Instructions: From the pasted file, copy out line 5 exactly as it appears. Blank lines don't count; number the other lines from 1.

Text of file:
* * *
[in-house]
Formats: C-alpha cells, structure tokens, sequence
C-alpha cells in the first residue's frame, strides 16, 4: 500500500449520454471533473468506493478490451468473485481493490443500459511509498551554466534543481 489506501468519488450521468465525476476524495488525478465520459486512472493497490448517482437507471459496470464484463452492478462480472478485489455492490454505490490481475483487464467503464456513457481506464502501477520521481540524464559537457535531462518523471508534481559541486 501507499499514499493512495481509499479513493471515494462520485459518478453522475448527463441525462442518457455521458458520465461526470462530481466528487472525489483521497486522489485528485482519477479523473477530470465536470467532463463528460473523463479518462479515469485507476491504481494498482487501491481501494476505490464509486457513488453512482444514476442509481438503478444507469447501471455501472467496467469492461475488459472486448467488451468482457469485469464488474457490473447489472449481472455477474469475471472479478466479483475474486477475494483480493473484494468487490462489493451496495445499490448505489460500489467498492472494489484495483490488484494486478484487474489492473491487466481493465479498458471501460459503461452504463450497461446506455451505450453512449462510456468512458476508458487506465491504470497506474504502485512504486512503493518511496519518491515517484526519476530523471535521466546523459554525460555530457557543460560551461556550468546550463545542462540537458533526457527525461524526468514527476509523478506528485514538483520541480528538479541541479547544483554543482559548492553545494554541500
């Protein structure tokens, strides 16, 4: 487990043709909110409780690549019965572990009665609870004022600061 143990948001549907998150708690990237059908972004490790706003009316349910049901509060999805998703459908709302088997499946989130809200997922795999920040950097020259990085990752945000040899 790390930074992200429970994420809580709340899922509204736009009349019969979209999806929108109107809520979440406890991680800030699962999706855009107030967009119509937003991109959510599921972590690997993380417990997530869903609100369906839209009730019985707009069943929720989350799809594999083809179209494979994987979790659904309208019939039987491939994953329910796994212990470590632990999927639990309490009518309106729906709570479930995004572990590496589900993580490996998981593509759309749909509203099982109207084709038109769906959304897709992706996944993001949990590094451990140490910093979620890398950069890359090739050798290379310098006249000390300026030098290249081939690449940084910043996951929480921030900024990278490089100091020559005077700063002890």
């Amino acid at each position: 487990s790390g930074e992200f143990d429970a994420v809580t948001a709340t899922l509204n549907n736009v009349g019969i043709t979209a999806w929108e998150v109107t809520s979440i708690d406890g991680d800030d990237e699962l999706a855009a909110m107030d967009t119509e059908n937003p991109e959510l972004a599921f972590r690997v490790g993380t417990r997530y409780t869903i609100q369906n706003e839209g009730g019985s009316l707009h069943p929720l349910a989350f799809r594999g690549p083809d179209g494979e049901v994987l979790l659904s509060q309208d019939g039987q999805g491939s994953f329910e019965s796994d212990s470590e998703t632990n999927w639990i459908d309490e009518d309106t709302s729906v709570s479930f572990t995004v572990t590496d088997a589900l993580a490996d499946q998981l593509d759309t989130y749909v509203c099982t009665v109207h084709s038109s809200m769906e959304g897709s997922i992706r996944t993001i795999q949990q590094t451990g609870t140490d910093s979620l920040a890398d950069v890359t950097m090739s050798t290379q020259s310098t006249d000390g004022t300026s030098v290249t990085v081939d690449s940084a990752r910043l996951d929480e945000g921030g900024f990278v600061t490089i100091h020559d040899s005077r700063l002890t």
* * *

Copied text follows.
């Amino acid at each position: 487990s790390g930074e992200f143990d429970a994420v809580t948001a709340t899922l509204n549907n736009v009349g019969i043709t979209a999806w929108e998150v109107t809520s979440i708690d406890g991680d800030d990237e699962l999706a855009a909110m107030d967009t119509e059908n937003p991109e959510l972004a599921f972590r690997v490790g993380t417990r997530y409780t869903i609100q369906n706003e839209g009730g019985s009316l707009h069943p929720l349910a989350f799809r594999g690549p083809d179209g494979e049901v994987l979790l659904s509060q309208d019939g039987q999805g491939s994953f329910e019965s796994d212990s470590e998703t632990n999927w639990i459908d309490e009518d309106t709302s729906v709570s479930f572990t995004v572990t590496d088997a589900l993580a490996d499946q998981l593509d759309t989130y749909v509203c099982t009665v109207h084709s038109s809200m769906e959304g897709s997922i992706r996944t993001i795999q949990q590094t451990g609870t140490d910093s979620l920040a890398d950069v890359t950097m090739s050798t290379q020259s310098t006249d000390g004022t300026s030098v290249t990085v081939d690449s940084a990752r910043l996951d929480e945000g921030g900024f990278v600061t490089i100091h020559d040899s005077r700063l002890t």